PULLMAN, Wash. – A new study by researchers from the University of Texas at Austin and Washington State University shows that male and female rats are affected differently by ancestral exposure to a common fungicide, vinclozolin. Female rats whose great-grandparents were exposed become much more vulnerable to stress.
RICHLAND, Wash. – Research into the interactions of engineering nanoparticles with living cells will be discussed at noon Friday, Nov. 1, in the Bioproducts, Sciences and Engineering Laboratory 101 at Washington State University Tri-Cities. BSEL is next to the campus greenhouses at 2720 Crimson Way, Richland. Admission is free to the public.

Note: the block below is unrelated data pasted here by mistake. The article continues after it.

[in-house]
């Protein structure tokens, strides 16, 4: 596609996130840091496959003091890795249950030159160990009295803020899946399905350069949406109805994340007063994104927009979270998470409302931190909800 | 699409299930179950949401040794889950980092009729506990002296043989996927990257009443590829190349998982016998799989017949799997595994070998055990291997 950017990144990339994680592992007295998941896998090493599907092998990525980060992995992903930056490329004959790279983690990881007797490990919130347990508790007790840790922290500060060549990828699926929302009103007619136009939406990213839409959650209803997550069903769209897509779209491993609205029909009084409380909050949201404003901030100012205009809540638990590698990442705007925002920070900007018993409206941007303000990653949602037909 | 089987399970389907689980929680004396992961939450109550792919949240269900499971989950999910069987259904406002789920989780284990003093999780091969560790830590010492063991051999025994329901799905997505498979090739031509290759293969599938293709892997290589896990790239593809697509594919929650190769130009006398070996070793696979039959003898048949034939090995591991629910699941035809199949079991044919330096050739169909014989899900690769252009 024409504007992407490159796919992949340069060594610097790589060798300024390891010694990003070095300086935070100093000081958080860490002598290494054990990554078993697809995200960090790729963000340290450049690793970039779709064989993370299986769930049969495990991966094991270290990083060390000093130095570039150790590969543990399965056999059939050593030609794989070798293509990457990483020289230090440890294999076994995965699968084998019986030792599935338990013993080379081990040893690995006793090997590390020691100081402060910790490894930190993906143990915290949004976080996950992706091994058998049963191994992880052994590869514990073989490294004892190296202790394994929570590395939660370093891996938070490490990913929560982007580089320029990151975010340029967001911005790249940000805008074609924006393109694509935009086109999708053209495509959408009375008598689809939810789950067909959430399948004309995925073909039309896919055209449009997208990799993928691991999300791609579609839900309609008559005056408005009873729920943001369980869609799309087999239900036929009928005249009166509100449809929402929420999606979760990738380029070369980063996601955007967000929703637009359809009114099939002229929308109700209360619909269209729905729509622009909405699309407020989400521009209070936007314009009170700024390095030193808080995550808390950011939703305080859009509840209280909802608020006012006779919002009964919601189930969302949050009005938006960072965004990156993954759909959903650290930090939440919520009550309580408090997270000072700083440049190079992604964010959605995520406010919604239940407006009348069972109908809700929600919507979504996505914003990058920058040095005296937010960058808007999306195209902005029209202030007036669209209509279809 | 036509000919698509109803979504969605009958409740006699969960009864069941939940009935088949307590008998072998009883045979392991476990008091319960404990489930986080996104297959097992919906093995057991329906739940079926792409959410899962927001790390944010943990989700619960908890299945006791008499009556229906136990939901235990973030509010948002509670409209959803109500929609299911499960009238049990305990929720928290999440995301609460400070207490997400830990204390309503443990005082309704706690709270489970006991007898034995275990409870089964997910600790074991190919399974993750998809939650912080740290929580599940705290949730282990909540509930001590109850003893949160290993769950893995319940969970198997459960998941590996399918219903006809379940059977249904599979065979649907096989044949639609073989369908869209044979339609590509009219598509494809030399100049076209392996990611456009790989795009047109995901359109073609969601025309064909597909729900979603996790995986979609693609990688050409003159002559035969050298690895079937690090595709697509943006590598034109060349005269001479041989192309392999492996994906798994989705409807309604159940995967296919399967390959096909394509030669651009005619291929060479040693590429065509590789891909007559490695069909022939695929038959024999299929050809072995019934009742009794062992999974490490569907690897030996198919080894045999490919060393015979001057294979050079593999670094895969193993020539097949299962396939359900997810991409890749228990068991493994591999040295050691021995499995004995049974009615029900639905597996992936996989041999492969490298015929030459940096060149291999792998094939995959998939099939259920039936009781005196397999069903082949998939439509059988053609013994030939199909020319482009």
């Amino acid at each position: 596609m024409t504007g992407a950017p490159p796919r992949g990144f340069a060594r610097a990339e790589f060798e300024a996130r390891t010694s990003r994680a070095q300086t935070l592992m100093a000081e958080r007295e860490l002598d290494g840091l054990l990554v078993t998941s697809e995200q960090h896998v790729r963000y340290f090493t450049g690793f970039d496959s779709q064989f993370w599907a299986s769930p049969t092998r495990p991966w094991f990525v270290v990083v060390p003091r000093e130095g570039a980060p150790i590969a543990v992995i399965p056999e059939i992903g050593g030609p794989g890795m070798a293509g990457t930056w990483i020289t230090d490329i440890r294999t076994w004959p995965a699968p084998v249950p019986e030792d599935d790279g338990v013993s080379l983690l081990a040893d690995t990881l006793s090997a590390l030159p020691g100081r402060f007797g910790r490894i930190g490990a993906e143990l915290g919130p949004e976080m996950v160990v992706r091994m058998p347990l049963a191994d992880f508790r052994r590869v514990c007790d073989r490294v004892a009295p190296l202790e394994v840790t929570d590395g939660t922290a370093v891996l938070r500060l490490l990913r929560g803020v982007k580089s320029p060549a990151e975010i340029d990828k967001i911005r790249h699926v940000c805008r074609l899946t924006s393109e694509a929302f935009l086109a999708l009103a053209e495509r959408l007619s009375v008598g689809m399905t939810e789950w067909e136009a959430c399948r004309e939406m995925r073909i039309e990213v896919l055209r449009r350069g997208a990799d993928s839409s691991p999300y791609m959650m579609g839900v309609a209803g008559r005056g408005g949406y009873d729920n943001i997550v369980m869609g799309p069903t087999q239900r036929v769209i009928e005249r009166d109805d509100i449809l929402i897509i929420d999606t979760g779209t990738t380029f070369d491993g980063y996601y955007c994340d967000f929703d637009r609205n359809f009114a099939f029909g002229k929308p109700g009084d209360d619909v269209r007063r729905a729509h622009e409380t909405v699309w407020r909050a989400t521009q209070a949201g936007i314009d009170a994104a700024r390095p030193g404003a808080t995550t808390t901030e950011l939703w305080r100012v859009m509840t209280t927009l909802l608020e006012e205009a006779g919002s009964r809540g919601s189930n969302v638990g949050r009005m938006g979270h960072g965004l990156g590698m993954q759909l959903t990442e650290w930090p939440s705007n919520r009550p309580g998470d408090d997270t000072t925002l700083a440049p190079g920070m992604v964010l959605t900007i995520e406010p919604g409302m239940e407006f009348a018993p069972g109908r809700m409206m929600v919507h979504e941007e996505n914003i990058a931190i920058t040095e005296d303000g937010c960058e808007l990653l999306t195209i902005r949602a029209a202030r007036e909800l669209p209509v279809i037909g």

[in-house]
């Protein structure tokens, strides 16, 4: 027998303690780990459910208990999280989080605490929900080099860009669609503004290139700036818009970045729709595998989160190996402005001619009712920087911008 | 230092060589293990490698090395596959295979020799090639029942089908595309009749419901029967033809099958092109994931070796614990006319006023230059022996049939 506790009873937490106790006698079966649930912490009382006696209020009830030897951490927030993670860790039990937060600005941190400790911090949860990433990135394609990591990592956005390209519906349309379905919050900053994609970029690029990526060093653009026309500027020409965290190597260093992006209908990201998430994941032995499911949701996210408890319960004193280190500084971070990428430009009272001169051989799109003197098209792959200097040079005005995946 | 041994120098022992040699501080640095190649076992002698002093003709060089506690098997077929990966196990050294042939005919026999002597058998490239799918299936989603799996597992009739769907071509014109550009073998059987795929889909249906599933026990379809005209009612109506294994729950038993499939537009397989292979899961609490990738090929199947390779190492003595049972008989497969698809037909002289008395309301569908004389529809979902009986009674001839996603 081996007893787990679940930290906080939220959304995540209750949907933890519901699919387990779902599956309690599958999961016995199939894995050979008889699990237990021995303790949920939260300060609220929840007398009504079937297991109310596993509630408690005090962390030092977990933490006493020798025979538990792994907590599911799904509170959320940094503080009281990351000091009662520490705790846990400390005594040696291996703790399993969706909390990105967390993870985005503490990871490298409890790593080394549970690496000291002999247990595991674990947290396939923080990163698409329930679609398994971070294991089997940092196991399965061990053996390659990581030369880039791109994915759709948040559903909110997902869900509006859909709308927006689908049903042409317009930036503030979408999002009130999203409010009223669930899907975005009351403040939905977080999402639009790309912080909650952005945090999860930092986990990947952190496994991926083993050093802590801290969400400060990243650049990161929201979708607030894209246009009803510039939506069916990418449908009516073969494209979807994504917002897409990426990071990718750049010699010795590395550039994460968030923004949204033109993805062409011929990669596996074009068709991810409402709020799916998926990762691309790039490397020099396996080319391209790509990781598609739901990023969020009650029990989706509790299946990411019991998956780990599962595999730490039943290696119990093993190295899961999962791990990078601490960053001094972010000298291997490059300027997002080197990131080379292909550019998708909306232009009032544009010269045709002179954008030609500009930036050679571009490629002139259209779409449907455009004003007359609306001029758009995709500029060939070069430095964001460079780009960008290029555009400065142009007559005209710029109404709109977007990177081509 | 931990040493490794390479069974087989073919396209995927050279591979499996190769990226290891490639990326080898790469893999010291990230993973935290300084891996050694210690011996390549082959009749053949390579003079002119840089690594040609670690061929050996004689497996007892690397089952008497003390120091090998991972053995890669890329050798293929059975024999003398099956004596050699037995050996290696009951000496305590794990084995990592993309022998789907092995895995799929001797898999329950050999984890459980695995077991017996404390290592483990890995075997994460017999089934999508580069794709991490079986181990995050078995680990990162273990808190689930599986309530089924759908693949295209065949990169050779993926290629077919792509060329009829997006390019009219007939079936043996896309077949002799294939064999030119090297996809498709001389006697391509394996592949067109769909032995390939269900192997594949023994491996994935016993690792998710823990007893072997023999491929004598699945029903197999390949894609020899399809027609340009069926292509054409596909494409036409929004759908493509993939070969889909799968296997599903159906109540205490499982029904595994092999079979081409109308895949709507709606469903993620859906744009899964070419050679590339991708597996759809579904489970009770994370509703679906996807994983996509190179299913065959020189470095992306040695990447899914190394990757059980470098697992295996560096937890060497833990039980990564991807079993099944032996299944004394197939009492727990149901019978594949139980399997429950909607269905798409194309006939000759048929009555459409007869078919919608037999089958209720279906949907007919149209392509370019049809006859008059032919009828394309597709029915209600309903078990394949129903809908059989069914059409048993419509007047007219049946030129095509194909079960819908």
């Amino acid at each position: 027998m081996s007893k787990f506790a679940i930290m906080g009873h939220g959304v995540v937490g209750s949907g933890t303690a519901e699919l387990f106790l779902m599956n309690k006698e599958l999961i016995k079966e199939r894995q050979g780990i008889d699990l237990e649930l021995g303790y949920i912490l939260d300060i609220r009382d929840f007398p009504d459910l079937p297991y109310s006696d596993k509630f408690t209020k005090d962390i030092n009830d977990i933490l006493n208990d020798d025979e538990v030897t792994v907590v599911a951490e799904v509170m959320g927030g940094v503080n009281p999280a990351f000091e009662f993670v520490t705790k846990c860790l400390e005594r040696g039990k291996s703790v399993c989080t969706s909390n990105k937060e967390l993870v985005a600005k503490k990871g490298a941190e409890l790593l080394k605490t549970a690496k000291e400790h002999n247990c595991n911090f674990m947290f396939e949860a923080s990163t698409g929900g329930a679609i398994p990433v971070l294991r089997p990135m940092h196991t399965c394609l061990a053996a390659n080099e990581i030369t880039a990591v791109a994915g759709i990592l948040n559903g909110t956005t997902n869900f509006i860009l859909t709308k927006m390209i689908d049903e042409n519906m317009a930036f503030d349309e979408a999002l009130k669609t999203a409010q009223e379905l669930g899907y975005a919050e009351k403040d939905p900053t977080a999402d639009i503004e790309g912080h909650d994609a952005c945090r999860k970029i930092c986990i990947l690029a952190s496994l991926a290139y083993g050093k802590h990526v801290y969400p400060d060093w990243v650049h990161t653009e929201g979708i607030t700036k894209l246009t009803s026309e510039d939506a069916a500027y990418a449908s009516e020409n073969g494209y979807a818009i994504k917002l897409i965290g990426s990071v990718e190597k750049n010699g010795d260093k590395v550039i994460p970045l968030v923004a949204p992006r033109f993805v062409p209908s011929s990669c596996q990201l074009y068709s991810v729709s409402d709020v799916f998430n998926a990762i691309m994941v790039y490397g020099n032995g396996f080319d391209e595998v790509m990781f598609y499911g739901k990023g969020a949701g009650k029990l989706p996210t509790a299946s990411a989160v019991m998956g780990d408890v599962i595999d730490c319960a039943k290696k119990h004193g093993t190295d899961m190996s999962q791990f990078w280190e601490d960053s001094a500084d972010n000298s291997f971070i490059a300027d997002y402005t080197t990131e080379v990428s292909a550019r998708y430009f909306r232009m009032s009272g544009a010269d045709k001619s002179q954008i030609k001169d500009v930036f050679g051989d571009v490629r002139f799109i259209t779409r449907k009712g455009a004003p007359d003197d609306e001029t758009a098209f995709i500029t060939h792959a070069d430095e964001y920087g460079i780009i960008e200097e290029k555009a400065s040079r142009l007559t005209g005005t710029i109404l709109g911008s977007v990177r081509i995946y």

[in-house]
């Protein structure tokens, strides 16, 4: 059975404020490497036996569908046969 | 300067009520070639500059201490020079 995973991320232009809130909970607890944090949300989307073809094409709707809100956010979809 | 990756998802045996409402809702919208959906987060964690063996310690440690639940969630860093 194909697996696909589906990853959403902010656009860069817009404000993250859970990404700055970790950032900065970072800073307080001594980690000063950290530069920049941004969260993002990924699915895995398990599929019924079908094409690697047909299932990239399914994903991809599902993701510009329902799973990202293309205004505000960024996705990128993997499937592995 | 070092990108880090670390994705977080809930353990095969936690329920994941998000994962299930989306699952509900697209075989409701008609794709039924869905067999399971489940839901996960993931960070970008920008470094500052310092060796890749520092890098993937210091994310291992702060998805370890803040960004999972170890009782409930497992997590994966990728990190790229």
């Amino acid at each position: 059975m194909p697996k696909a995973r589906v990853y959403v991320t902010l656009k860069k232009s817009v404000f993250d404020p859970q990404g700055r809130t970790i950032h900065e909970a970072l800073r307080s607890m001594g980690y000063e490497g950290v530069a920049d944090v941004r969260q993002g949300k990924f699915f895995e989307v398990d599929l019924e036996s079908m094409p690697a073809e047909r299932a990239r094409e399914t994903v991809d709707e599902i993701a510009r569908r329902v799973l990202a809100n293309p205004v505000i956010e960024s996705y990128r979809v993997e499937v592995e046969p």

Measuring contaminants in mussels. Photo courtesy of Pacific Northwest National Laboratory Ellen Preece prepares a mussel sample for testing in the lab. Photo by Megan Skinner, WSU. PULLMAN, Wash. – Ellen Preece wants to know if microcystins, liver-damaging toxins produced by algal blooms in freshwater lakes, accumulate in Puget Sound seafood. She’s […]
PULLMAN- Warming weather in the Pacific Northwest brings with it a renewed threat of tick paralysis in animals and people. Tick paralysis is a somewhat uncommon but potentially fatal disease that can affect virtually all warm-blooded land animals. It occurs when certain species of ticks inject potent toxins from their salivary glands into the host […]
The Center for Disease Control and the U.S. Department of Agriculture on Feb. 7 approved a new set of regulations regarding the registration, monitoring and purchase of select biological agents and toxins. The new regulations, which apply to Washington State University, expanded the list of substances that must be registered and included hefty fines for […]